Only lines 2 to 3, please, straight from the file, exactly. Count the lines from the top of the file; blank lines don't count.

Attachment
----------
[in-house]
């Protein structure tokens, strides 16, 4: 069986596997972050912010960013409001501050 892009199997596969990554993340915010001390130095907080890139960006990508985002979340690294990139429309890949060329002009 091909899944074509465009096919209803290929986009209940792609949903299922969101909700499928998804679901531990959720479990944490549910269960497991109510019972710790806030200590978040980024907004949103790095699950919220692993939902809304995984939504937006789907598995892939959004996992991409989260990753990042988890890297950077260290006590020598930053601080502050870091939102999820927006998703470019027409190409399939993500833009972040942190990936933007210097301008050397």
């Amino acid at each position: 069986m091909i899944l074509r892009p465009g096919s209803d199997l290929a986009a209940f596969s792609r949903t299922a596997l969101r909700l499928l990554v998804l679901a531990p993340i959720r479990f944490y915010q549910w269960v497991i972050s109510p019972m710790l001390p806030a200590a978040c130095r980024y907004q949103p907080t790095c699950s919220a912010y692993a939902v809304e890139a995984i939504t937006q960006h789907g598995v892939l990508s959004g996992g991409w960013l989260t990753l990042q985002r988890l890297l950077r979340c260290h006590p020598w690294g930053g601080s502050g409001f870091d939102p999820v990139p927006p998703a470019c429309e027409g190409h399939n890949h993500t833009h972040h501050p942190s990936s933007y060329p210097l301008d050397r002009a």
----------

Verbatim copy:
């Protein structure tokens, strides 16, 4: 069986596997972050912010960013409001501050 892009199997596969990554993340915010001390130095907080890139960006990508985002979340690294990139429309890949060329002009 091909899944074509465009096919209803290929986009209940792609949903299922969101909700499928998804679901531990959720479990944490549910269960497991109510019972710790806030200590978040980024907004949103790095699950919220692993939902809304995984939504937006789907598995892939959004996992991409989260990753990042988890890297950077260290006590020598930053601080502050870091939102999820927006998703470019027409190409399939993500833009972040942190990936933007210097301008050397």
């Amino acid at each position: 069986m091909i899944l074509r892009p465009g096919s209803d199997l290929a986009a209940f596969s792609r949903t299922a596997l969101r909700l499928l990554v998804l679901a531990p993340i959720r479990f944490y915010q549910w269960v497991i972050s109510p019972m710790l001390p806030a200590a978040c130095r980024y907004q949103p907080t790095c699950s919220a912010y692993a939902v809304e890139a995984i939504t937006q960006h789907g598995v892939l990508s959004g996992g991409w960013l989260t990753l990042q985002r988890l890297l950077r979340c260290h006590p020598w690294g930053g601080s502050g409001f870091d939102p999820v990139p927006p998703a470019c429309e027409g190409h399939n890949h993500t833009h972040h501050p942190s990936s933007y060329p210097l301008d050397r002009a």